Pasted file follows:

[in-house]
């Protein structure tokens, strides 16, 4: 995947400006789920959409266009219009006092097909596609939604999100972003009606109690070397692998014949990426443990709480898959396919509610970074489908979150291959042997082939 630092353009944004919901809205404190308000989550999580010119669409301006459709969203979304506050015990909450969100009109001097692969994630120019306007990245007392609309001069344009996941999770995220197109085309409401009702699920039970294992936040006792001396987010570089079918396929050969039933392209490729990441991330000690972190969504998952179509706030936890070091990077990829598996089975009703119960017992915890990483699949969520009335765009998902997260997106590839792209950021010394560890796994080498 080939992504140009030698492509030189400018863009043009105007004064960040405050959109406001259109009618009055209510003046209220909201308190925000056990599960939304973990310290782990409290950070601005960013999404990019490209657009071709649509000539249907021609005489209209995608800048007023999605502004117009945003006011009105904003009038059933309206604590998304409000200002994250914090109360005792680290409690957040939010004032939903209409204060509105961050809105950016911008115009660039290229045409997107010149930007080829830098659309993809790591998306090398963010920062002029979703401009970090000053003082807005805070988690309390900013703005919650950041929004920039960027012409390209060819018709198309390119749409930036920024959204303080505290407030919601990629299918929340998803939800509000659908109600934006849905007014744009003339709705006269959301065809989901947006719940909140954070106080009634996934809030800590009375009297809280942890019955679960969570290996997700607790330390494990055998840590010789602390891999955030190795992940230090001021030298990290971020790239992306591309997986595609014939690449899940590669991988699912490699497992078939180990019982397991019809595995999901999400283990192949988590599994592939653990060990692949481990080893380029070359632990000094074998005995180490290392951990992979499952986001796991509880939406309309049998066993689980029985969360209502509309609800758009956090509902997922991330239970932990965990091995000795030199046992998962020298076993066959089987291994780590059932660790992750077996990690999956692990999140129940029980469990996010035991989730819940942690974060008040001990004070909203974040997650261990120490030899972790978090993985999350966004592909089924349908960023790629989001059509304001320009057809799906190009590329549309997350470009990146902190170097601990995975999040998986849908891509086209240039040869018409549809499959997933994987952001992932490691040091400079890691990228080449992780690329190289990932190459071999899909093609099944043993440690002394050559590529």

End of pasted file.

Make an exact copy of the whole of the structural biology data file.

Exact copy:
[in-house]
């Protein structure tokens, strides 16, 4: 995947400006789920959409266009219009006092097909596609939604999100972003009606109690070397692998014949990426443990709480898959396919509610970074489908979150291959042997082939 630092353009944004919901809205404190308000989550999580010119669409301006459709969203979304506050015990909450969100009109001097692969994630120019306007990245007392609309001069344009996941999770995220197109085309409401009702699920039970294992936040006792001396987010570089079918396929050969039933392209490729990441991330000690972190969504998952179509706030936890070091990077990829598996089975009703119960017992915890990483699949969520009335765009998902997260997106590839792209950021010394560890796994080498 080939992504140009030698492509030189400018863009043009105007004064960040405050959109406001259109009618009055209510003046209220909201308190925000056990599960939304973990310290782990409290950070601005960013999404990019490209657009071709649509000539249907021609005489209209995608800048007023999605502004117009945003006011009105904003009038059933309206604590998304409000200002994250914090109360005792680290409690957040939010004032939903209409204060509105961050809105950016911008115009660039290229045409997107010149930007080829830098659309993809790591998306090398963010920062002029979703401009970090000053003082807005805070988690309390900013703005919650950041929004920039960027012409390209060819018709198309390119749409930036920024959204303080505290407030919601990629299918929340998803939800509000659908109600934006849905007014744009003339709705006269959301065809989901947006719940909140954070106080009634996934809030800590009375009297809280942890019955679960969570290996997700607790330390494990055998840590010789602390891999955030190795992940230090001021030298990290971020790239992306591309997986595609014939690449899940590669991988699912490699497992078939180990019982397991019809595995999901999400283990192949988590599994592939653990060990692949481990080893380029070359632990000094074998005995180490290392951990992979499952986001796991509880939406309309049998066993689980029985969360209502509309609800758009956090509902997922991330239970932990965990091995000795030199046992998962020298076993066959089987291994780590059932660790992750077996990690999956692990999140129940029980469990996010035991989730819940942690974060008040001990004070909203974040997650261990120490030899972790978090993985999350966004592909089924349908960023790629989001059509304001320009057809799906190009590329549309997350470009990146902190170097601990995975999040998986849908891509086209240039040869018409549809499959997933994987952001992932490691040091400079890691990228080449992780690329190289990932190459071999899909093609099944043993440690002394050559590529």